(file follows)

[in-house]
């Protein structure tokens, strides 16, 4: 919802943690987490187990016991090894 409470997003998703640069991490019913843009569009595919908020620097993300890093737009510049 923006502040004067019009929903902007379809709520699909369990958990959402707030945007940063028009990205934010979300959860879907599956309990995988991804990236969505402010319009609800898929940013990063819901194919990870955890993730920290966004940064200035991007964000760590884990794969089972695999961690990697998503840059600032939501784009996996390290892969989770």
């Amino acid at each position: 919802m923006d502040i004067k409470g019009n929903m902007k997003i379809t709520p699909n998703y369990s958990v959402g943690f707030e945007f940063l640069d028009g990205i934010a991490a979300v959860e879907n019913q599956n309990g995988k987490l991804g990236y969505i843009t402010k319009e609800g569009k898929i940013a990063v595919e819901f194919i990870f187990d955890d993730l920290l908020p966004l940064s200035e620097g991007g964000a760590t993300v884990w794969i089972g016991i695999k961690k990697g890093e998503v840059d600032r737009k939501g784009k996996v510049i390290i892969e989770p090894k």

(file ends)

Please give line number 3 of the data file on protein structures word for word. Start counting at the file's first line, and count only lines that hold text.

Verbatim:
């Amino acid at each position: 919802m923006d502040i004067k409470g019009n929903m902007k997003i379809t709520p699909n998703y369990s958990v959402g943690f707030e945007f940063l640069d028009g990205i934010a991490a979300v959860e879907n019913q599956n309990g995988k987490l991804g990236y969505i843009t402010k319009e609800g569009k898929i940013a990063v595919e819901f194919i990870f187990d955890d993730l920290l908020p966004l940064s200035e620097g991007g964000a760590t993300v884990w794969i089972g016991i695999k961690k990697g890093e998503v840059d600032r737009k939501g784009k996996v510049i390290i892969e989770p090894k």